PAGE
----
Issues on Anshin and its Factors

Issues on Anshin and its Factors

Yuko Murayama (Iwate Prefectural University, Japan) and Yasuhiro Fujihara (Iwate Prefectural University, Japan)
DOI: 10.4018/978-1-61520-682-7.ch018

Abstract

Traditional research on security and safety has been based on the assumption that a user feels secure and safe when using objectively secure and safe systems and services. The authors investigate factors influencing users’ subjective sense of security, which they call Anshin in Japanese. In this chapter, the authors introduce the concept of Anshin as an emotional trust and its research issues. They also show how to use statistical analysis methods to derive the factors of Anshin and present some results. Results using exploratory factor analysis and structural equation modeling bring us with three factors contributing to Anshin.
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In this section, we introduce some related work. Most of them are introduced more thoroughly in our previous publication (Murayama, Hauser, Hikage and Chakraborty, 2008).

The sense of security is the emotional aspect of security. Since research on information security has been focused on its cognitive aspect, it is hard to find specific related work concerning the emotional aspect. On the other hand, some researchers have been looked at emotional aspects of trust. The relationship of user interfaces and trust has also been looked at by some researchers. Anshin has been studied in risk communication which is communication about the risks of nuclear power plants for a long time.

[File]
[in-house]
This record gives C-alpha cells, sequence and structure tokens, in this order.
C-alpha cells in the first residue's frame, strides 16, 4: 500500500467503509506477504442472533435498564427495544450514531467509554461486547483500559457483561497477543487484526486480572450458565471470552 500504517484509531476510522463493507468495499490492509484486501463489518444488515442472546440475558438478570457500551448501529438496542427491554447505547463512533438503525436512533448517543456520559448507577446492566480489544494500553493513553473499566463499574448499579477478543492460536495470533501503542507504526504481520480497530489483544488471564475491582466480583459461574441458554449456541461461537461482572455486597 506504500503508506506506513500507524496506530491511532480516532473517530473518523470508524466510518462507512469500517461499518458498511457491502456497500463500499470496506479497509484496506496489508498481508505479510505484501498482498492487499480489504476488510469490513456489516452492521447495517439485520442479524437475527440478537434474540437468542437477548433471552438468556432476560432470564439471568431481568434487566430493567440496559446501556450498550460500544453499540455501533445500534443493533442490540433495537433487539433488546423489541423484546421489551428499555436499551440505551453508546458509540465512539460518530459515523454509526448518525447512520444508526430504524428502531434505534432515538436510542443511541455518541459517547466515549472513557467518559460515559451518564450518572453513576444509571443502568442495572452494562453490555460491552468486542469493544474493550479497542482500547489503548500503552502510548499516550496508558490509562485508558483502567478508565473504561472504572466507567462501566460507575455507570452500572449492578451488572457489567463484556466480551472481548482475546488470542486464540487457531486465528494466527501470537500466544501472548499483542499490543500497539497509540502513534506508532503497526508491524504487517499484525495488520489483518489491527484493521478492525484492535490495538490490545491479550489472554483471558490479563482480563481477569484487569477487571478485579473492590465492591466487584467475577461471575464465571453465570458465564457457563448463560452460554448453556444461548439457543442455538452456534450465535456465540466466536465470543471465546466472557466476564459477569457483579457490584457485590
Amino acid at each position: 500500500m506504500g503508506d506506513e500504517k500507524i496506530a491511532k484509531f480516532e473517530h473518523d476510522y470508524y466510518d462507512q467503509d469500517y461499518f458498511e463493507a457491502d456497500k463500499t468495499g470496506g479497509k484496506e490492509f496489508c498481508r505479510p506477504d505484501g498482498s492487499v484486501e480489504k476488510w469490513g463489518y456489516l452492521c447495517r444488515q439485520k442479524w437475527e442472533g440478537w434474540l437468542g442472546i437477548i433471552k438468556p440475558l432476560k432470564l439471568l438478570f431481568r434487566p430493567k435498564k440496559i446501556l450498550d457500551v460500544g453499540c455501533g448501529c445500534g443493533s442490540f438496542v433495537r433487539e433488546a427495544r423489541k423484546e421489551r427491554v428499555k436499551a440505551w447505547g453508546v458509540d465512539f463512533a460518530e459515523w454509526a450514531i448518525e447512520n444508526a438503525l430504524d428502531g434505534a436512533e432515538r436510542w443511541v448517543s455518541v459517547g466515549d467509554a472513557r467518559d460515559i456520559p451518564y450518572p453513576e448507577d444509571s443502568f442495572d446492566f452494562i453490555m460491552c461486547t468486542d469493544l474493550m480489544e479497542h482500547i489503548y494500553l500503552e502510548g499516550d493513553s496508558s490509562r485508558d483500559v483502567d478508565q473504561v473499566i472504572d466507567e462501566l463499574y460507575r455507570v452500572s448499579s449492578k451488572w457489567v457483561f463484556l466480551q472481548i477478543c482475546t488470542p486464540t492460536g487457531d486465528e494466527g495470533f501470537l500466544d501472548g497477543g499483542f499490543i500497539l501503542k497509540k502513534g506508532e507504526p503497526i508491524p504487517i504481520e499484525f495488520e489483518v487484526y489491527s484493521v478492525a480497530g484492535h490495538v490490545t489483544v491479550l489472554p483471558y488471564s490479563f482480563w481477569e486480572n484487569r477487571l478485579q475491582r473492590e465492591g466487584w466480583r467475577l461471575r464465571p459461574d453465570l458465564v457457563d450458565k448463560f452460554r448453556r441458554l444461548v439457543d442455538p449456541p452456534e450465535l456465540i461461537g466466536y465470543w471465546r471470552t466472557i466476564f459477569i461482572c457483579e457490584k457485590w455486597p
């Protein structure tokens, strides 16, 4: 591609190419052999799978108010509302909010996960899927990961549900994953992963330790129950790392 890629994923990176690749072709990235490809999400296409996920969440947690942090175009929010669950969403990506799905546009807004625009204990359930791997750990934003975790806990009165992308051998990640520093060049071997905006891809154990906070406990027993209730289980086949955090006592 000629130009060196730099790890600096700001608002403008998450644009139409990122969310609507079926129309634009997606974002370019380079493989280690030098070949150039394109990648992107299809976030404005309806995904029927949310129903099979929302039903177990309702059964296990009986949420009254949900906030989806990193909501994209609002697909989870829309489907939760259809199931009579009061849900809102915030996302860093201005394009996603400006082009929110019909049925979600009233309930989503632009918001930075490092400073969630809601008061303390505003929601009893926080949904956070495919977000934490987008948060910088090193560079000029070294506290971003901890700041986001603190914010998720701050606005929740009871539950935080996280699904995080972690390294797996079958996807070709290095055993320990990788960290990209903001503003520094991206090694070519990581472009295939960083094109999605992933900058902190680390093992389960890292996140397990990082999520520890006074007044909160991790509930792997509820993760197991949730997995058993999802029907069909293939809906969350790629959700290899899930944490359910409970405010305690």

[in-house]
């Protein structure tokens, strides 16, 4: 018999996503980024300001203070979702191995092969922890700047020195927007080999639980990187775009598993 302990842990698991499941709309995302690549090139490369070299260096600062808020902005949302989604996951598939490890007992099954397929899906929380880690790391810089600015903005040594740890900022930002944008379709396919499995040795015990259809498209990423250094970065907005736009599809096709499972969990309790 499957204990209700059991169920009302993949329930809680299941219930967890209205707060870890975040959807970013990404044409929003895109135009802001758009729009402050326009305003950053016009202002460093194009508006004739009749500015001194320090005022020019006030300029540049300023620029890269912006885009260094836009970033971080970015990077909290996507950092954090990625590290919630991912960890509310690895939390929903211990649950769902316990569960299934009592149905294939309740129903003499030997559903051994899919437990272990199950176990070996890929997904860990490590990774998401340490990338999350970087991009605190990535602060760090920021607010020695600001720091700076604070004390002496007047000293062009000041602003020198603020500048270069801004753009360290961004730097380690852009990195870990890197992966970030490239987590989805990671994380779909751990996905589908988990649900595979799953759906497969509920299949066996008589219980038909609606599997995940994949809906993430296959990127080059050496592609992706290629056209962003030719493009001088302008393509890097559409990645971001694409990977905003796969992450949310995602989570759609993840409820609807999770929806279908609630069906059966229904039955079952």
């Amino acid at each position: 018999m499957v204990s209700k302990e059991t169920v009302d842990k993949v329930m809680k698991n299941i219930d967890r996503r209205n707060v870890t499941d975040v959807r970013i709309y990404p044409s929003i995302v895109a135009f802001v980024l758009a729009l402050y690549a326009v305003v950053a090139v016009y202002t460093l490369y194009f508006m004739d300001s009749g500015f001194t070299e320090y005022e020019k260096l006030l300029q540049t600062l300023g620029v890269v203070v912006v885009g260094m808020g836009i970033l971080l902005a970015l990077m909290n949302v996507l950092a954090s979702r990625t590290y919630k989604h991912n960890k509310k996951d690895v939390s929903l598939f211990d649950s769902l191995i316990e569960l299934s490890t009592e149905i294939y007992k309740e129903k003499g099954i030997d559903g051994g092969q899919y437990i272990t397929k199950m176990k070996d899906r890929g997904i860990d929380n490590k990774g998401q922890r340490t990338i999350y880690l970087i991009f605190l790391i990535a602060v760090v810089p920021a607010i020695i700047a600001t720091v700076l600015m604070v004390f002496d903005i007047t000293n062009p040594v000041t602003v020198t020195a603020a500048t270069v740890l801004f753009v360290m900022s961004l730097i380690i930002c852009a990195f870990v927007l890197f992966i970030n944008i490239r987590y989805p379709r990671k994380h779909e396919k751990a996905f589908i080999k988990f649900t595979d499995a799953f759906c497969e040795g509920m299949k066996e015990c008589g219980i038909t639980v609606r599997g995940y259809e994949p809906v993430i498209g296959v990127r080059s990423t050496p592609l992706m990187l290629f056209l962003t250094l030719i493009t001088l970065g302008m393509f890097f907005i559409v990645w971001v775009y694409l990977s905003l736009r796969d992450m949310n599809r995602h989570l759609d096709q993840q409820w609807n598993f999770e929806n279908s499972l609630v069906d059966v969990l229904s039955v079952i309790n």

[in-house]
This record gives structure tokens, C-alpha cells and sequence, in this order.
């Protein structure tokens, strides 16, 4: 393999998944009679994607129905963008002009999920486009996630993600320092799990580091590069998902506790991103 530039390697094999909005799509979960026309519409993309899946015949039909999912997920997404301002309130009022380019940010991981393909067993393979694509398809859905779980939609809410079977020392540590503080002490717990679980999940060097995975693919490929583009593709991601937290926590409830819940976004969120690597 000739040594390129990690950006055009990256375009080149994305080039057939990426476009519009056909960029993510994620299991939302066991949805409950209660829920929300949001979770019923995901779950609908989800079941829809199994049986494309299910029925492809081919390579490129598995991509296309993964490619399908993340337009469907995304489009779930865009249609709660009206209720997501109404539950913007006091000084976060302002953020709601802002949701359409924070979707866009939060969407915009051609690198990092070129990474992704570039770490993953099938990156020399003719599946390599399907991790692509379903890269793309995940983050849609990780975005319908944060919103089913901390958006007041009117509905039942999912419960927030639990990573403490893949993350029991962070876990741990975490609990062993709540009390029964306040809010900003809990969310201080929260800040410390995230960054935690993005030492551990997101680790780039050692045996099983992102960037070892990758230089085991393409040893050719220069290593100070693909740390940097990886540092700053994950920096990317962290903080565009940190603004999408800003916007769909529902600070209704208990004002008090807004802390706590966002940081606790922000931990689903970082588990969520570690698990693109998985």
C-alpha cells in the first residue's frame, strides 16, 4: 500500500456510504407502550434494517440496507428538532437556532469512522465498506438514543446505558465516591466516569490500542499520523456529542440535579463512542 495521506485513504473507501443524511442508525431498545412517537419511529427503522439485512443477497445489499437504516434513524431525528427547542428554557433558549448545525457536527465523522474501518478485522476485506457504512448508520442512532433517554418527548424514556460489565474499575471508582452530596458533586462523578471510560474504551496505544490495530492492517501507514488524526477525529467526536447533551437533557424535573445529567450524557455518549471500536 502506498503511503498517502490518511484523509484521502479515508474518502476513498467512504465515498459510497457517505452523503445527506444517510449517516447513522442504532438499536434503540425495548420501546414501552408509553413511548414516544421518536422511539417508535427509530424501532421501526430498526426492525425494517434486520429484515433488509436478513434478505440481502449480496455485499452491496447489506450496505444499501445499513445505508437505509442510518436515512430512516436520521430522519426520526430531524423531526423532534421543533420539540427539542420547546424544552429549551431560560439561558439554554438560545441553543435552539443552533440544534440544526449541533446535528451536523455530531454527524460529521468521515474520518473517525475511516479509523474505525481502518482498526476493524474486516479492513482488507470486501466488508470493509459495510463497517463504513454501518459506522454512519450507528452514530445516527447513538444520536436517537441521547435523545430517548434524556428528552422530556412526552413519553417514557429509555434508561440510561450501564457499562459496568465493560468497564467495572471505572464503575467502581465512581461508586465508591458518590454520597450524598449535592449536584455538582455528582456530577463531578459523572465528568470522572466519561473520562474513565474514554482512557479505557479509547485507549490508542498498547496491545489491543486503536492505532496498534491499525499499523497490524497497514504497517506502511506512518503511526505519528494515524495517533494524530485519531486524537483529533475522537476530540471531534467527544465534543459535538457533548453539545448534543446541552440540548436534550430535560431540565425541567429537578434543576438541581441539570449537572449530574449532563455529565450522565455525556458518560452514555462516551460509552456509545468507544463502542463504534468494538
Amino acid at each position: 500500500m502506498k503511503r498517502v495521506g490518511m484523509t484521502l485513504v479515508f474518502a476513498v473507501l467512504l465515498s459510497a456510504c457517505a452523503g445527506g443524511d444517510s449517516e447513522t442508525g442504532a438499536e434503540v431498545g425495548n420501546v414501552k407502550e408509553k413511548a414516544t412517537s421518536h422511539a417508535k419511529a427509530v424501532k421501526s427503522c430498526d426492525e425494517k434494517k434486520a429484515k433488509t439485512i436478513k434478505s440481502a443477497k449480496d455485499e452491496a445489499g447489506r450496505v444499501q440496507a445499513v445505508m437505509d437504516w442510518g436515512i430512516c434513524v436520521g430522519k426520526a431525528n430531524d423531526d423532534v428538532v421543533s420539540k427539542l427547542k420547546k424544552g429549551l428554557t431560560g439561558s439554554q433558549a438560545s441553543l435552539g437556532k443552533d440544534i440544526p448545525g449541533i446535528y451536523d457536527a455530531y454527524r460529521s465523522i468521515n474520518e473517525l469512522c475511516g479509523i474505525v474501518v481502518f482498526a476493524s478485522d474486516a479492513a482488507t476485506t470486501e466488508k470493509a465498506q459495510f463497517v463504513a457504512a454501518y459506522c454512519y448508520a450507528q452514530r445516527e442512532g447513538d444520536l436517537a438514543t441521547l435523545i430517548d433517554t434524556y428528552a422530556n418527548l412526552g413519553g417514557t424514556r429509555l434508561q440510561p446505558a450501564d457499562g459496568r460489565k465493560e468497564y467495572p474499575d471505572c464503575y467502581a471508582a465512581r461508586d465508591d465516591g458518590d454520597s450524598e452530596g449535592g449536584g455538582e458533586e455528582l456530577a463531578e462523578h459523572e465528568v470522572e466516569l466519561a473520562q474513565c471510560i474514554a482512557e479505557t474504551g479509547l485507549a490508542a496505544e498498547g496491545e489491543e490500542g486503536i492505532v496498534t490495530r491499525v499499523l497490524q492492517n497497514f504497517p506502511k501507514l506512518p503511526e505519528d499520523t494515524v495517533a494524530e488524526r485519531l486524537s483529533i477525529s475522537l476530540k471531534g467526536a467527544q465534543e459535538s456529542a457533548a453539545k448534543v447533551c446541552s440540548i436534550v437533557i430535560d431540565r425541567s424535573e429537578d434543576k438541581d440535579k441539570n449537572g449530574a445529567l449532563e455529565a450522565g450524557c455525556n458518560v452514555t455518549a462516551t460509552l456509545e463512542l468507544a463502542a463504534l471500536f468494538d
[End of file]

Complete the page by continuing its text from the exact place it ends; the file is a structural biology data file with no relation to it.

The concept of trust has been researched as a multi-disciplinary concept. From psychological viewpoint, Deutsch defined trust in an interpersonal context (Deutsch, 1960). Gambetta defined trust as a particular level of one’s subjective probability that another’s action would be favorable to oneself (Gambetta, 1988). Later Abdul-Rahman and Hailes used Gambetta’s definition of trust and proposed a distributed model of trust based on recommendation (Abdul-Rahman & Hailes, 2000). Marsh proposed the first computational trust model with quantized trust values in the rage of -1 to +1 (Marsh, 1994).

Lewis and Weigert (Lewis & Weigert, 1985) identified that trust had two aspects, viz. cognitive trust and emotional trust. Xiao and Benbasat defined the emotional aspect of trust in terms of commerce calling the trust concepts researched so far cognitive trust (Xiao & Benbasat, 2003; Xiao Komiak & Benbasat, 2004).

Popularly, cognitive trust is defined as a trustor's rational expectation that a trustee will have the necessary competence, benevolence, and integrity to be relied upon. On the other hand, the emotional aspect of trust is defined as an emotional security, or feeling secure, or comfortable (Kuan & Bock, 2005; Xiao & Benbasat, 2003). According to Xiao and Benbasat(Xiao Komiak & Benbasat, 2004), emotional trust is feeling, while cognitive trust is cognition.

Yamagishi gives the distinct definitions of Anshin and trust from a sociological viewpoint; Anshin is the belief that we have no social uncertainty, whereas trust is needed when we have high social uncertainty. Trust is expectations of others’ intentions based on trustor’s judgment of others’ personalities and feelings (Yamagishi, 1998).

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